Wednesday, September 8, 2010

N&O story on Blake raises more questions at UNC

UNC associate coach John Blake announced his resignation abruptly Sunday night, and there were two points to that story that made you realize there was much more than what you saw in the official release.

The first was that he would be paid $74,500 out of his base salary of $240,000. So Blake walked away from a $169,500? That's hard to fathom.

The second point - in The News & Observer's story on Monday morning, it reported Raleigh attorney Wade Smith "has been working with Blake." Smith is one of the city's top attorneys, and someone you turn to in real trouble. But why would Blake need Smith?

On Wednesday, we found out. The N&O's front-page splash detailed extensive communications between Blake and agent Gary Wichard. Remember, a newspaper can request such documents under the Freedom of Information act, and I'm sure what happened was the paper asked for them, Carolina realized how much Blake had been in contact with Wichard, and Blake was promptly encouraged to resign.

So to connect the dots - the newspapers seeks the documents, the school sees what they reveal, and the assistant coach gets a lawyer and resigns before the story hits.

First of all, kudos to the paper for pushing hard on the story. While The N&O, like all papers, has suffered cuts, it has rallied the resources to dominate this story.

Second, this raises real questions about how much UNC's own investigations will reveal.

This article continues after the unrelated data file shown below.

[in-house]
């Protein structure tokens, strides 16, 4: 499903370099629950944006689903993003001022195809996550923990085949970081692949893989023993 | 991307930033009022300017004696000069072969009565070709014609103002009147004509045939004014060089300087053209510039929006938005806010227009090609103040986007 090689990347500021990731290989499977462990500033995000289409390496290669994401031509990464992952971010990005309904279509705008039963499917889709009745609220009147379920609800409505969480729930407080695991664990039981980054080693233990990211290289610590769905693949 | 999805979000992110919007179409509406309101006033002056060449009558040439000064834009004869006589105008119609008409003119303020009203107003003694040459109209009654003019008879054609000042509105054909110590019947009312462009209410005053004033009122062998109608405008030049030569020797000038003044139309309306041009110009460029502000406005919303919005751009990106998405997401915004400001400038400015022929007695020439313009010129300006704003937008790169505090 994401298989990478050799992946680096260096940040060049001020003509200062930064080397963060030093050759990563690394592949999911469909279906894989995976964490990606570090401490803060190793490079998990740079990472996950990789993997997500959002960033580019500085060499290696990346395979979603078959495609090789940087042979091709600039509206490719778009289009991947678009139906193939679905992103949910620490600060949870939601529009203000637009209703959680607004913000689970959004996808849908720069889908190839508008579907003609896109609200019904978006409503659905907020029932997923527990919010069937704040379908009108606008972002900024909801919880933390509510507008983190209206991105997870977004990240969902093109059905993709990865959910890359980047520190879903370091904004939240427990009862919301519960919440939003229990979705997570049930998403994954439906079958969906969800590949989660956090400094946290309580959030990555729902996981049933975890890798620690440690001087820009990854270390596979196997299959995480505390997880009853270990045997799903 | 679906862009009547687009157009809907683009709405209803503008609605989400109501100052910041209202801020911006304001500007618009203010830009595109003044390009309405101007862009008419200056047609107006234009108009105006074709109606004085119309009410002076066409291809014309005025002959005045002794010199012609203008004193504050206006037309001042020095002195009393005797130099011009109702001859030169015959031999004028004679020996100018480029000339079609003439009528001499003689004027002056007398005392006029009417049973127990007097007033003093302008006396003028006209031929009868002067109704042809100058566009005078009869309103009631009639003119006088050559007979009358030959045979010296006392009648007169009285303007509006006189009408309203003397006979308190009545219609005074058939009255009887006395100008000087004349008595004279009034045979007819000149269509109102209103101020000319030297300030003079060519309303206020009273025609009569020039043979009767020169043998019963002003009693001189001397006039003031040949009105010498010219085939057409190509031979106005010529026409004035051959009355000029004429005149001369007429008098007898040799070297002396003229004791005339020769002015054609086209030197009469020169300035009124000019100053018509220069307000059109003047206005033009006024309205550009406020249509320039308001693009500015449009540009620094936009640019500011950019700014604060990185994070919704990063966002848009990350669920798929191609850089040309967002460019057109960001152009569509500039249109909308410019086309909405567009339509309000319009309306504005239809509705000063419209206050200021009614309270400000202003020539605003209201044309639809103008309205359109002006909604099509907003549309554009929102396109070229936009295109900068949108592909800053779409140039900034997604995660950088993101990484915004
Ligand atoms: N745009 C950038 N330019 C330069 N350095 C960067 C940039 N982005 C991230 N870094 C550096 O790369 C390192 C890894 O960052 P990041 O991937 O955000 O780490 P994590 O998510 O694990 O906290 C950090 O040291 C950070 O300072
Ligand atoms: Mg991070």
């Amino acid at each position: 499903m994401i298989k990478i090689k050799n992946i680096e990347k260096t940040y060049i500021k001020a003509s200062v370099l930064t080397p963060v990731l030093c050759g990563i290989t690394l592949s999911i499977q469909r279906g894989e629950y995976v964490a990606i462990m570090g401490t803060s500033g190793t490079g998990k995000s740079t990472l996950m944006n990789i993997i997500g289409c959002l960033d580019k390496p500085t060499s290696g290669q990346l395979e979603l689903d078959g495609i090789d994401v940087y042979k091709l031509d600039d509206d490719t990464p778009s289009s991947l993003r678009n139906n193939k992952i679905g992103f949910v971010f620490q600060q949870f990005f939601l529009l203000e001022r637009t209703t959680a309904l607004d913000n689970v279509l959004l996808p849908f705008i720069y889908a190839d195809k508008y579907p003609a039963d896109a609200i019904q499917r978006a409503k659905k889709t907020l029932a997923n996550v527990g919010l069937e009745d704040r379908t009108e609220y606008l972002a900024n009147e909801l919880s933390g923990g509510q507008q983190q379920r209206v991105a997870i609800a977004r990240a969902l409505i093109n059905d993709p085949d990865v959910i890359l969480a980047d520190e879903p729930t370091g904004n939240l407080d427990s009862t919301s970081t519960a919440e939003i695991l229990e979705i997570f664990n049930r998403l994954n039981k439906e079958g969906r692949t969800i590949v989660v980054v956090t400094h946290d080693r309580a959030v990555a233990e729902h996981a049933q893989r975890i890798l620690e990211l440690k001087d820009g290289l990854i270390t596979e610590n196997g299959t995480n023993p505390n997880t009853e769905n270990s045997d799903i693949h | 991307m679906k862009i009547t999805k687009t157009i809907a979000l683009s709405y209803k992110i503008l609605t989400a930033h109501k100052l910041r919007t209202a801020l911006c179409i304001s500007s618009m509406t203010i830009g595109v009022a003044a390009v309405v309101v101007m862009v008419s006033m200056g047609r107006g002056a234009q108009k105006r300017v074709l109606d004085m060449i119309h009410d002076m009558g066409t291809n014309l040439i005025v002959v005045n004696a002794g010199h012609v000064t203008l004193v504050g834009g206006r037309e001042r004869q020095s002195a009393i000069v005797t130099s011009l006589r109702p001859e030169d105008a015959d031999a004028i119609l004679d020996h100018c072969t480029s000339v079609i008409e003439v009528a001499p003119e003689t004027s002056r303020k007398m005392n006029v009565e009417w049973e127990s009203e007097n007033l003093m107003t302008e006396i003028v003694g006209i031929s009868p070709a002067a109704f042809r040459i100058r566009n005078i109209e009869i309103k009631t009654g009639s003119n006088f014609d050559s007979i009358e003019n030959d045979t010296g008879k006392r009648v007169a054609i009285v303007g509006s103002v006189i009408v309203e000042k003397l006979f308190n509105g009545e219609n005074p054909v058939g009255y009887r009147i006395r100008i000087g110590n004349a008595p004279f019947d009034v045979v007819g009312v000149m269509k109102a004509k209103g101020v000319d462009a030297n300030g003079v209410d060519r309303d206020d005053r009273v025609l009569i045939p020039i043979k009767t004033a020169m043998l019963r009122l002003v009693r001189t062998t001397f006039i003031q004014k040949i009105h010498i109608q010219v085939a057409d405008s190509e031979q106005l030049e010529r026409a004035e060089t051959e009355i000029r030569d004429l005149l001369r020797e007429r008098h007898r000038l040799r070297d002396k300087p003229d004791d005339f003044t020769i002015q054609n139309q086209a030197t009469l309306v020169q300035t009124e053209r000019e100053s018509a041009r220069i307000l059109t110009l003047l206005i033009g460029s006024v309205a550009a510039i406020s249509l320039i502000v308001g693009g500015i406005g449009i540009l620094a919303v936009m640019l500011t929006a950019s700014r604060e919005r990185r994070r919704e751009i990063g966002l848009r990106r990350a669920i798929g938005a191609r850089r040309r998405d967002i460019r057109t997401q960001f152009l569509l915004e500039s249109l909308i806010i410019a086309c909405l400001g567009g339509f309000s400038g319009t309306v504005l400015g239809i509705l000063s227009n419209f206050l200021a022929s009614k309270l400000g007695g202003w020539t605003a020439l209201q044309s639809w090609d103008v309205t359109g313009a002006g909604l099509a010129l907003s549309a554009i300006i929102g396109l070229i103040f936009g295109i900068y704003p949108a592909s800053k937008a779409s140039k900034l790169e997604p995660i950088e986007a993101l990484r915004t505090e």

And third, Davis' comments to the paper that he had "no idea" Blake was so connected to Wichard just ring hollow. On Tuesday in Chapel Hill, I listened as UNC tight end Zack Pianalto - once again - said he dropped the ball in the endzone Saturday, and Pianalto refused to say there was pass interference on the play. Pianalto took responsibility for what happened, an example his coach could learn from.

Finally, here's one point to keep in mind. All this eventually rests with Chancellor Holden Thorp, who has been engaged in this process and who ultimately would have to act if he believes the actions of the football program are hurting the school. While UNC's comeback against LSU was exhilirating, I've heard from many Carolina fans who say this whole affair isn't worth the damage to the school's image.

At a news conference when the academic issues broke, Thorp was asked directly if school lacked institutional control of the football team.

"Right now, I think that what we need to do is determine the facts," Thorp said. "We are still in the middle of that, so it's a little early for me to say what it is that would make me feel one way or another about that question."

Some people read that comment as Thorp dodging the issue. I didn't. I read it as Thorp declining to defend the school - he did not say the school had institutional control - and Thorp wisely reserving judgment to see where this process led. Now, Blake is gone, and Davis, if he is to retain the confidence of his chancellor, will have to show he is on top of the issues that have challenged the institution's confidence in his program.

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